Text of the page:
Earth's Bounty: Young Couple Gets a Hand from Experienced Farmers

The average age of the U.S. farmer is about 55 years old. And a dwindling number of farmers are entering the field. But some say thatís beginning to shift -- that thereís a growing interest in getting back to the land. The Allegheny Frontís Jennifer Szweda Jordan visits one young couple who traded city life for the countryside.

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KIM: Get up in there. Get. Get.

JORDAN: Dianne and Kim Miller push, smack and swear at about a dozen cows on their farm. Theyíre trying to coax the animals into a trailer bound for another property.

Nat. Sound: Clanging of prod on gate

JORDAN: The Millers are in their 50s, and theyíve been raising beef cattle for about 15 years. Today the Millers are showing the Johansons, a younger couple, how to roundup cattle. The nervous cowsí manure and urine splash on everyone. The Johansons take it with a grain of salt.

KRISTEN: Well, we wanted to be farmers.

JORDAN: Thirty-three-year-old Kristen Johanson and her 34-year-old husband Nate are working on the Millersí farm. They use the Millers' barns, pasture and equipment to raise chickens. Last year at this time, the Johansons were living in London where Nate was designing toys for children with special needs. But he grew dissatisfied with working indoors, and Kristen couldnít find a job as a massage therapist. They decided to make a major life change and raise chickens.

KRISTEN: When we were sure this is what we wanted to do, we didnít want to have to buy a farm because obviously we didn't have the money.

That lack of money is common among young farmers. And Penn State Cooperative Extension Agent Jon Laughner says the high risk, often weather dependent, career of farming means banks are skittish about loan ing money.

LAUGHNER: The ag business is so capital intensive -- for a young person to go in and say I need 100-thousand dollars to put up a greenhouse and get started, itís very difficult.

JORDAN: This is one of the reasons Laughner says the number of farmers younger than 35 has declined by 15 or so percent over the last few years.

However, there's evidence of a boomlet among young farmers. A recent New York Times article says some colleges have added organic farming classes because of student demand. And locally, Laughner is getting what he considers good crowds for workshops -- some 40 young people recently attended one on pastured poultry. He says relationships like the Millers have with the Johansons are essential to keep the trend going.

LAUGHNER: As older farmers, it's almost incumbent upon us to figure out a way to help someone that's interested.

JORDAN: Kim Miller is past president of the Pennsylvania Association for Sustainable Agriculture. Miller came across an ad the Johansons put on the farming organization's internet list. They wanted access to farmland in exchange for work. He called the couple and said they should talk. The Millers were trying to get out of the chicken business, and, says Dianne Miller:

DIANNE: This was a way for us to support new farms, and Ö to also have the benefit of what chickens do to the land with bugs in combination with the beef.

JORDAN: When the Johansonsí chickens are more mature, theyíll follow behind the pastured cows, scrape through their manure and eat the bugs. The process spreads the manure, and keeps down flies and odor on the farm. The chicken manure also fertilizes the soil. Nate Johanson says itís a method made popular by Virginia farmer and writer Joel Salatin.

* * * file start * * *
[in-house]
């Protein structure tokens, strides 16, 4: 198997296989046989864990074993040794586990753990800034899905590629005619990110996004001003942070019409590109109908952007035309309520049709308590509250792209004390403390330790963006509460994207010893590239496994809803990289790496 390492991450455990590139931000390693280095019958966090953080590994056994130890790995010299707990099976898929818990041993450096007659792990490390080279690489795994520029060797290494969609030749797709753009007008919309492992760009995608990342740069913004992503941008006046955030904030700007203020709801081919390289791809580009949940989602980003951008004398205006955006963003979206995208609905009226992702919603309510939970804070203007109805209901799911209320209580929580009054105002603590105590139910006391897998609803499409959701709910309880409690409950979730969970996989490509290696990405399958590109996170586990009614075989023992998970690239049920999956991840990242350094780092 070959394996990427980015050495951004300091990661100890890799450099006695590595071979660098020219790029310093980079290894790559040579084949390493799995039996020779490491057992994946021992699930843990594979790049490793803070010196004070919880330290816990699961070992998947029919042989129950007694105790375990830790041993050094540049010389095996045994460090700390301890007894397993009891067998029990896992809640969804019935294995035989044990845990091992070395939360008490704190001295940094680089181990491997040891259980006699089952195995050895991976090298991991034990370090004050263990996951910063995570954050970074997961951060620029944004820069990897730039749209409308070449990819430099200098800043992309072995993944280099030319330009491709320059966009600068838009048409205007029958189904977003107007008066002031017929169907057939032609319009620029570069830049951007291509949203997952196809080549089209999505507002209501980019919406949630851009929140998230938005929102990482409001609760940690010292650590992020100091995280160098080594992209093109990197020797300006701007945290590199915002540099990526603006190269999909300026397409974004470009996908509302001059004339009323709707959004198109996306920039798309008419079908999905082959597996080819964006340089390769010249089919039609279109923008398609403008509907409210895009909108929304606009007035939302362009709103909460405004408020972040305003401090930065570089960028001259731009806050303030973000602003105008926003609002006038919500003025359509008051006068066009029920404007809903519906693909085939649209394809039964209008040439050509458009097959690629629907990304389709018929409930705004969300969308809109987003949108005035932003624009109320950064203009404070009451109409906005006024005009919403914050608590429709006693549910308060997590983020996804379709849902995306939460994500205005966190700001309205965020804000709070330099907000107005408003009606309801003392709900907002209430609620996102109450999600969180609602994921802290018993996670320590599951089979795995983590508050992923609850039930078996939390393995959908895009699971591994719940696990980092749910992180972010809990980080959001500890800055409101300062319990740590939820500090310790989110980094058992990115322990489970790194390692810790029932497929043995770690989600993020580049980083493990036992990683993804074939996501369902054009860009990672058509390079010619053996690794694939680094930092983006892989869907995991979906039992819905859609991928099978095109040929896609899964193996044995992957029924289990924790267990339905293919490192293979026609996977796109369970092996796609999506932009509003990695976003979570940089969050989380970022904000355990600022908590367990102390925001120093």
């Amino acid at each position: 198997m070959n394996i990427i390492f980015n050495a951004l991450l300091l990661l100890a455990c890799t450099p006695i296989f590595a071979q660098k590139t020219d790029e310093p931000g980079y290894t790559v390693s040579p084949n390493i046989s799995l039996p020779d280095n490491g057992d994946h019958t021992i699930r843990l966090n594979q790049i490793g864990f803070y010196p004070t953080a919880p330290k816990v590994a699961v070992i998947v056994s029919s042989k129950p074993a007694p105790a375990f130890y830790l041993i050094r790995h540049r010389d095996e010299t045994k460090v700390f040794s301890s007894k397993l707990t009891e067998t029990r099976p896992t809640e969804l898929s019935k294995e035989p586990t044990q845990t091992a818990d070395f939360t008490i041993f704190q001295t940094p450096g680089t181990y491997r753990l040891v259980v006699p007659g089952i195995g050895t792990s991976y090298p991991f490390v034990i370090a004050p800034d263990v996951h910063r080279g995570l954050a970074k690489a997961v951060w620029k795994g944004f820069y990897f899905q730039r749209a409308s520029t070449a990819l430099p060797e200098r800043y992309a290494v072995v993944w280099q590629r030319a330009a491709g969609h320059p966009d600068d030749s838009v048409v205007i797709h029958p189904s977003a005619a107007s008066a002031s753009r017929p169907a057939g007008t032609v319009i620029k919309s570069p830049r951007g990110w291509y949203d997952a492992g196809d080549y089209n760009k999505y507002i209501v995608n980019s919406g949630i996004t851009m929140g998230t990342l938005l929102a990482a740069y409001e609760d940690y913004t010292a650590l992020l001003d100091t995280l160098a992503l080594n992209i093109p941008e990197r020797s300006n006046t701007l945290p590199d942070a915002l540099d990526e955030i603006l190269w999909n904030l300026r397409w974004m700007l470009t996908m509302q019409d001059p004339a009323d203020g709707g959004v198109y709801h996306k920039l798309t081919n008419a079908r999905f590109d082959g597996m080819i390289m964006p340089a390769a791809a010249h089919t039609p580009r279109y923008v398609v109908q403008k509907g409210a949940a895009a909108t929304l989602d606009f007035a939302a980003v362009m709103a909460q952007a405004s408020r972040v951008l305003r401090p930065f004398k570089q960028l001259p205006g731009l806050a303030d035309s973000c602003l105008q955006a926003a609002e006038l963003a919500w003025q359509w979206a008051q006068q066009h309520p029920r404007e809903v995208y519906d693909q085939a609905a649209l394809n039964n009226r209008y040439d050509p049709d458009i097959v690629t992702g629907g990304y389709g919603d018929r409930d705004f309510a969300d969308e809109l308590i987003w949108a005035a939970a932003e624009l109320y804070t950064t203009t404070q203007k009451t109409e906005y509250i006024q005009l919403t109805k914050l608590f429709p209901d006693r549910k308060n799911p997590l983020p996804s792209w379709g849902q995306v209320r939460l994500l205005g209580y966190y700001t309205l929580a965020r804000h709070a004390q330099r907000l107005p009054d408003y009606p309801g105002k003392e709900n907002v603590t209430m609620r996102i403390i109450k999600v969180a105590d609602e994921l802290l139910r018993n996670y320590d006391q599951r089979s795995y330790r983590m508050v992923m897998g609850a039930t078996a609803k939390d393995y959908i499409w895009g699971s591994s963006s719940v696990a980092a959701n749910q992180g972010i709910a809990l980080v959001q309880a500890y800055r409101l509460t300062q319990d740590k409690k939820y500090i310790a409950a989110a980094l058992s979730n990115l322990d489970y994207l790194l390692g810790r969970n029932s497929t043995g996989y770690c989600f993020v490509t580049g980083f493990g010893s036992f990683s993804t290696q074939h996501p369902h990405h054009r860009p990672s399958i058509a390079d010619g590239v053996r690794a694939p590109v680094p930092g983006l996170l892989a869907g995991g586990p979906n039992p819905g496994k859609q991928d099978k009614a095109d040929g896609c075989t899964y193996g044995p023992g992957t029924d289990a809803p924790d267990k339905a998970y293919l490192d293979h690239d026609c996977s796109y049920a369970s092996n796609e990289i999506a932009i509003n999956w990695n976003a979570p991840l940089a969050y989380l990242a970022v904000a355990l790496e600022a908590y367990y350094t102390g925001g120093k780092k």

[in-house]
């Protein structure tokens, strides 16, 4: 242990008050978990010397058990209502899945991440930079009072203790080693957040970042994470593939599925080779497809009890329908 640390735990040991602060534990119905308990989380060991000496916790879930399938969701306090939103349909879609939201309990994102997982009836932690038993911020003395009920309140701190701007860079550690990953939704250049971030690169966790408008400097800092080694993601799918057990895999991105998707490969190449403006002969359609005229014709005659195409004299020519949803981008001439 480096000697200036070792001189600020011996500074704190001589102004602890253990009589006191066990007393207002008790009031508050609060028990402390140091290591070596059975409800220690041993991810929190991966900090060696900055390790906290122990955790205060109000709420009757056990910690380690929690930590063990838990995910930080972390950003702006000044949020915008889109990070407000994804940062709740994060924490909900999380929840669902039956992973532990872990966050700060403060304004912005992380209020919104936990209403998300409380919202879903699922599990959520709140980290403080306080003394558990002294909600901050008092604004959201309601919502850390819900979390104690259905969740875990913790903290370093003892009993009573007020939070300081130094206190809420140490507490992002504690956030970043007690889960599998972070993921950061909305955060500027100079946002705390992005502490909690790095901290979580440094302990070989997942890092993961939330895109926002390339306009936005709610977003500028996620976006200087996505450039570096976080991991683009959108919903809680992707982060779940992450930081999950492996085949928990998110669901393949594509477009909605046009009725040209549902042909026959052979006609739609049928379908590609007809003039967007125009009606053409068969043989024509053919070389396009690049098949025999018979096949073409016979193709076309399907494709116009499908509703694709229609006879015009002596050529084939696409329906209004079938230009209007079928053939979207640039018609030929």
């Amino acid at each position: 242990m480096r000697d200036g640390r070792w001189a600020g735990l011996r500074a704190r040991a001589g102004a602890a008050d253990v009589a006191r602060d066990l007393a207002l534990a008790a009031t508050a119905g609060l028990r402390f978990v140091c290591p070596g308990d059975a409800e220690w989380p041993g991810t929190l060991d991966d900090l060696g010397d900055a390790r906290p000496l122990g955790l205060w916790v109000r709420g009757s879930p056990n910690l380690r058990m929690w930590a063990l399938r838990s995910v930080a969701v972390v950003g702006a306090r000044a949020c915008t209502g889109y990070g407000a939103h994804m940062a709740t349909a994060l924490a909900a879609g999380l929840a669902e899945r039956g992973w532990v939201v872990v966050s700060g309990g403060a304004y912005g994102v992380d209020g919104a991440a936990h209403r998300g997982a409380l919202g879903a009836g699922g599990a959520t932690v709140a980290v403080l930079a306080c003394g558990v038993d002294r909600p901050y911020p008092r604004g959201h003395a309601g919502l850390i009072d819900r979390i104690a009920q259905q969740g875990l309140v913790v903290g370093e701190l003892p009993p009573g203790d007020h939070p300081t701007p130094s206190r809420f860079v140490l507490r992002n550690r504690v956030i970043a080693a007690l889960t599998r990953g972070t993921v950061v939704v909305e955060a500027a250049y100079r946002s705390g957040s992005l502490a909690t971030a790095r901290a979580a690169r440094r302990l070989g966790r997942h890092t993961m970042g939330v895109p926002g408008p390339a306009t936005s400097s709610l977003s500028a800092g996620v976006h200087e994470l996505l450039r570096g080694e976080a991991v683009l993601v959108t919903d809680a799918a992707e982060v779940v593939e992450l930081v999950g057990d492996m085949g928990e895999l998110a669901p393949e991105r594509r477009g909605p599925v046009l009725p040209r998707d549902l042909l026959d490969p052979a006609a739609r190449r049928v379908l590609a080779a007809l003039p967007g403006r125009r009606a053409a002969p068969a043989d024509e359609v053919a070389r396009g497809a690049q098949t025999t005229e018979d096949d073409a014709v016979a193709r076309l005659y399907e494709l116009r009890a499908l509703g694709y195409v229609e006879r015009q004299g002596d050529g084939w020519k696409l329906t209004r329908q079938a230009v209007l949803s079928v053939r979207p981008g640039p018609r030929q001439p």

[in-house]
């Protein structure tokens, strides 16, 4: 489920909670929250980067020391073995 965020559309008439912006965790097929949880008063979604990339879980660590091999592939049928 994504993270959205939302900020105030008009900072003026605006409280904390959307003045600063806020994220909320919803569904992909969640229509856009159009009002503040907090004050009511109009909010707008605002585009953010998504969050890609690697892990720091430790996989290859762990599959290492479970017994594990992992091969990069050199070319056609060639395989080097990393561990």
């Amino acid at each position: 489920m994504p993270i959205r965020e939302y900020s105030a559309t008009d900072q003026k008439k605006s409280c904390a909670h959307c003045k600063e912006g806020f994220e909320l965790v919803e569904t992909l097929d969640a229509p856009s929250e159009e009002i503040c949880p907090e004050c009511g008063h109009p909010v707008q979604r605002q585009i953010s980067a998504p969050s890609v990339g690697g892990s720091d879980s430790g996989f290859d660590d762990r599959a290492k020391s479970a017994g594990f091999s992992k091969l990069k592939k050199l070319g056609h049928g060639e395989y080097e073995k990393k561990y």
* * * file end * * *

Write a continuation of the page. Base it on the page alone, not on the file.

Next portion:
NATE: Joel has a way of inspiring people. He kind of gives you a motivating dissatisfaction. And I think that is really the root of why weíre farmers. let him say to end

JORDAN: The same interest in sustainable farming that drew the Johansons is the selling point that many believe could keep small farmers in business, even with an ongoing shift to big industrial farms. Farmer and filmmaker Severine von Tscharner Fleming says there have been lots of sustainable farming movements, but they havenít stuck. That's because there was just a limited audience for what they produced. Now restaurants and consumers are seeking out pasture raised meats and organic vegetables.

FLEMING: What we do have now is a receptive, informed, consumer body who recognize the critical link between what we eat and who we are and the health of our bodies and the health of our land.

JORDAN: Fleming says that having a market for healthy foods will sustain some young farmers but overall millions more farmers are needed. Fleming is filming a documentary called Greenhorns that depicts the vibrance of young farmers in America today.

FLEMING: We have a moment where itís either a crisis of attrition or an opportunity for sustainably minded, hopeful and energetic people to step into a sector that really needs that revitalization.

JORDAN: At the Millers farm, after most of the cattle have settled into the trailer, Nate Johanson steps into a pen holding chicks that will grow into what they call broilers.

NATE: Iím going to feed them and youíll hear them go crazy. CHIRPING SOUNDS

JORDAN: The Johansons say the little chicks eat ALL THE TIME. Kristen says that she and her husband are more tired than theyíve ever been. But they feel lucky.

KRISTEN: We have spent hours in there just watching them. And it just feels really good to be doing something like this. And I just keep thinking to myself that this is something we said we were going to do and we did. And I think that's pretty amazing.

JORDAN: It's that kind of endurance -- spending 12 hours a day in a barn seven days a week -- that's partly pushed young people away from farming over the years. But a lot of people hope the growing sustainable foods movement will prove satisfying -- and lucrative enough -- to draw them back. For The Allegheny Front, this is Jennifer Szweda Jordan.